Another important way to create higher USD reserves in India is by tourism. When foreign tourists come in India they bring USD. They spend their USD in India to buy goods and services.
How to decrease demand of USD in India?
To decrease demand of USD in India, we shall purchase goods tagged MADE IN INDIA. It means we shall be less dependent on imports. When we import an iPhone we spend USD to get them in India.
When foreign companies open offices in India they send part of their profits back to their own country. They do not send money as INR. The exchange it with USD and then send it back. To present this, we shall create more competition. With increased competition, foreign companies will be forced to use majority of profits in India. The profits will be used to compensate employees, buy assets etc.
Demand of USD also increases when we travel abroad. We exchange INR with USD. This decreases the foreign reserves in India. If we travel less abroad less USD reserves will be consumed.
How Trade Deficit contributes to strength of a currency?
Trade deficit means a country is consuming more USD that its supply. This happened due to misbalance between imports and exports. When we export we bring-in USD in India. When we import we consume USD reserves of India.
In India trade deficit is growing. Our increase dependency on import of crude oil is widening the gap each year. Huge amount of taxpayer’s money are spend to import crude oil. List of top 5 imported products in India are as follows:
|SL||Imported Products||As % of Total Imports|
|2||Precious Metals, Gems||14%|
I have presented this list to convey a very special message. Top 2 imported items contribute to nearly 53% of total imports in India. This is factor that determines the weak strength of Indian currency. Do we have no ways to decrease our dependency on Oil? Surely it is a tough task which cannot happen in one year. Probably it will take decades to decrease our dependency on crude oil/petroleum products. It is for us to take the initiate and start buying electric run vehicles. It is also for government to motivate use of alternative source of energy for doing business etc.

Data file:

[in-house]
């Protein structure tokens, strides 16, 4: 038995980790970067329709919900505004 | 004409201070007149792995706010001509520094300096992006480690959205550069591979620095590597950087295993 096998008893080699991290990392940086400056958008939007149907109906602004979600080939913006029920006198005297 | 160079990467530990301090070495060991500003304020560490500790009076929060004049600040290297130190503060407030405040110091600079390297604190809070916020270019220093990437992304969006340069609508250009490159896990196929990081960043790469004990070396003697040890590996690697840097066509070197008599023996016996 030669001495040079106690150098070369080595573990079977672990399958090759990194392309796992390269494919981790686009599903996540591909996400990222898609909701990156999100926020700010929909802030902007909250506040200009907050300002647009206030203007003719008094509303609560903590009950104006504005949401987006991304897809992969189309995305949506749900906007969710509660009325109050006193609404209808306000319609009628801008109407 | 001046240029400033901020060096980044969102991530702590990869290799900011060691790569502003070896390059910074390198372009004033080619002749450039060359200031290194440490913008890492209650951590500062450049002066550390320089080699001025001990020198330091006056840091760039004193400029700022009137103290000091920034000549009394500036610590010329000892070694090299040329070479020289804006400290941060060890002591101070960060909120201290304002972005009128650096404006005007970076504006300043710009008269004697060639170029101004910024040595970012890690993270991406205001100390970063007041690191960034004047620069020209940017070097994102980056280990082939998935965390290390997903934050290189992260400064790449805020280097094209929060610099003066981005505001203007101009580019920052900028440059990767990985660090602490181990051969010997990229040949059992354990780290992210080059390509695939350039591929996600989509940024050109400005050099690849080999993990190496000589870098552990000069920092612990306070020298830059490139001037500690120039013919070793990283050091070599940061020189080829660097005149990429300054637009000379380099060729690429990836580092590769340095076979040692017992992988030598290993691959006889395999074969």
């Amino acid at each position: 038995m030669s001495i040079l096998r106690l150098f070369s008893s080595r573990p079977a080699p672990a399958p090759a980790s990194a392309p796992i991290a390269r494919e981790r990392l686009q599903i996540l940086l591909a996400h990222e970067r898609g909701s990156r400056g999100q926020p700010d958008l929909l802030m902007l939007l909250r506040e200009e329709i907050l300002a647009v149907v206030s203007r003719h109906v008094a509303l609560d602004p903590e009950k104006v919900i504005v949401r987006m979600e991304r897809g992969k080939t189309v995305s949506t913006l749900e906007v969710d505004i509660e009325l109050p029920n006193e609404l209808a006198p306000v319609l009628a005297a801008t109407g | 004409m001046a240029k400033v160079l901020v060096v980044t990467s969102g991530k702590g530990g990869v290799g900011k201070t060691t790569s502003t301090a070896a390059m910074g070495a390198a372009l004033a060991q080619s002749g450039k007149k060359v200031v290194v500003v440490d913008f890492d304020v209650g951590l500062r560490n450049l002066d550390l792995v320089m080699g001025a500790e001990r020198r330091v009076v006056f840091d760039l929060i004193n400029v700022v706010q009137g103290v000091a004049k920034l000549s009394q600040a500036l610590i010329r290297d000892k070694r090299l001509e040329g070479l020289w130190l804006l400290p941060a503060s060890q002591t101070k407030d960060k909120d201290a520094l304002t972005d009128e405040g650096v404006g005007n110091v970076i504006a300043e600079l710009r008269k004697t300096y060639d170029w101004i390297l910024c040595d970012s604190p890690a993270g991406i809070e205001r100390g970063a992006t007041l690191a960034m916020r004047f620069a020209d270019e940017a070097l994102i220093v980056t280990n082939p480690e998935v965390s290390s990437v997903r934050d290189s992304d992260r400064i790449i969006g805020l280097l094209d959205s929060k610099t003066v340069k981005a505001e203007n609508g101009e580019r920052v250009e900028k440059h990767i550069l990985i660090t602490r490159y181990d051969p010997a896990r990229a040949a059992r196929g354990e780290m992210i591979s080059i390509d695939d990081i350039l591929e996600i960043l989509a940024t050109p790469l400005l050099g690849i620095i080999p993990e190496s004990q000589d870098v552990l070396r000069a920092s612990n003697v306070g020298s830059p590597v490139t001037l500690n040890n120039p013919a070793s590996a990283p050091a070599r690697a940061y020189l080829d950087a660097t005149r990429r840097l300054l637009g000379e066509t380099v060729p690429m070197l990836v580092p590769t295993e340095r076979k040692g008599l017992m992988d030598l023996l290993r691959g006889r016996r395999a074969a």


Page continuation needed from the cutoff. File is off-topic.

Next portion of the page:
A country that imports more than it exports has more demand for dollar. Like India imports more than it exports. This is one reason why 1Indian Rupee is = 60USD. Countries like Bahamas seems like they are not very dependent on imports to support its economy. This is one reason why they have their currency equivalent to 1USD. The strength of a economy is calculated by its GDP and by its currency exchange rate. A country like Bahamas has GDP of only $8Billion, but 1Bahamas$=1US$. While a country like India has GDP of only $1870Billion, but 1INR=60US$. So first conclusion is, exchange rate of currency talks nothing about economic strength. The second conclusion is, the factors that determine the strength of a currency is trade deficit. The bigger is the deficit the weaker a currency will become compared to USD.
Disclaimer: All blog posts of getmoneyrich.com are for information only. No blog posts should be considered as an investment advice or as a recommendation. The user must self-analyse all securities before investing in one.